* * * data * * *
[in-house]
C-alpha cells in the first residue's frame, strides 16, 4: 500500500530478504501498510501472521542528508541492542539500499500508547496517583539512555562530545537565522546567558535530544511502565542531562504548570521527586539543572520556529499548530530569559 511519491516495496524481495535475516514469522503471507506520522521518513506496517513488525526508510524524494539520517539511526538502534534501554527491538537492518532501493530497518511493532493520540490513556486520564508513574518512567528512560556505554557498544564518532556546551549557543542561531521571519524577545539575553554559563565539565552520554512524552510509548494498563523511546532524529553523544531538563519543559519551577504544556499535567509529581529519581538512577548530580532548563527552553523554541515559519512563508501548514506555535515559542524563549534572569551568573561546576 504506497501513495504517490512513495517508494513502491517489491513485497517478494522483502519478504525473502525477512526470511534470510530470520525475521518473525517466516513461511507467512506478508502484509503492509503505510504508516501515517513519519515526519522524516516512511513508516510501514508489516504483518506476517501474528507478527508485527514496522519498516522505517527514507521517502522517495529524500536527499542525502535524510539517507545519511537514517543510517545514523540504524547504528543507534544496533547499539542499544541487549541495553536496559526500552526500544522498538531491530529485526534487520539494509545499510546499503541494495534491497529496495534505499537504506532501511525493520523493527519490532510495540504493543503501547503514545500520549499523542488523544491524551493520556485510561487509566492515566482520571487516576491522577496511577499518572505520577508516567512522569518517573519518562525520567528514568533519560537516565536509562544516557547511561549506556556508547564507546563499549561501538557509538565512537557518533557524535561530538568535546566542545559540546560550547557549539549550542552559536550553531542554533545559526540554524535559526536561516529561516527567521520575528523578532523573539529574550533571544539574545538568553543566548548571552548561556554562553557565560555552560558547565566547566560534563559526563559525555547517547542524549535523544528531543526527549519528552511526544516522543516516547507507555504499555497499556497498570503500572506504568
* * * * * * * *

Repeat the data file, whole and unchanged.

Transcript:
[in-house]
C-alpha cells in the first residue's frame, strides 16, 4: 500500500530478504501498510501472521542528508541492542539500499500508547496517583539512555562530545537565522546567558535530544511502565542531562504548570521527586539543572520556529499548530530569559 511519491516495496524481495535475516514469522503471507506520522521518513506496517513488525526508510524524494539520517539511526538502534534501554527491538537492518532501493530497518511493532493520540490513556486520564508513574518512567528512560556505554557498544564518532556546551549557543542561531521571519524577545539575553554559563565539565552520554512524552510509548494498563523511546532524529553523544531538563519543559519551577504544556499535567509529581529519581538512577548530580532548563527552553523554541515559519512563508501548514506555535515559542524563549534572569551568573561546576 504506497501513495504517490512513495517508494513502491517489491513485497517478494522483502519478504525473502525477512526470511534470510530470520525475521518473525517466516513461511507467512506478508502484509503492509503505510504508516501515517513519519515526519522524516516512511513508516510501514508489516504483518506476517501474528507478527508485527514496522519498516522505517527514507521517502522517495529524500536527499542525502535524510539517507545519511537514517543510517545514523540504524547504528543507534544496533547499539542499544541487549541495553536496559526500552526500544522498538531491530529485526534487520539494509545499510546499503541494495534491497529496495534505499537504506532501511525493520523493527519490532510495540504493543503501547503514545500520549499523542488523544491524551493520556485510561487509566492515566482520571487516576491522577496511577499518572505520577508516567512522569518517573519518562525520567528514568533519560537516565536509562544516557547511561549506556556508547564507546563499549561501538557509538565512537557518533557524535561530538568535546566542545559540546560550547557549539549550542552559536550553531542554533545559526540554524535559526536561516529561516527567521520575528523578532523573539529574550533571544539574545538568553543566548548571552548561556554562553557565560555552560558547565566547566560534563559526563559525555547517547542524549535523544528531543526527549519528552511526544516522543516516547507507555504499555497499556497498570503500572506504568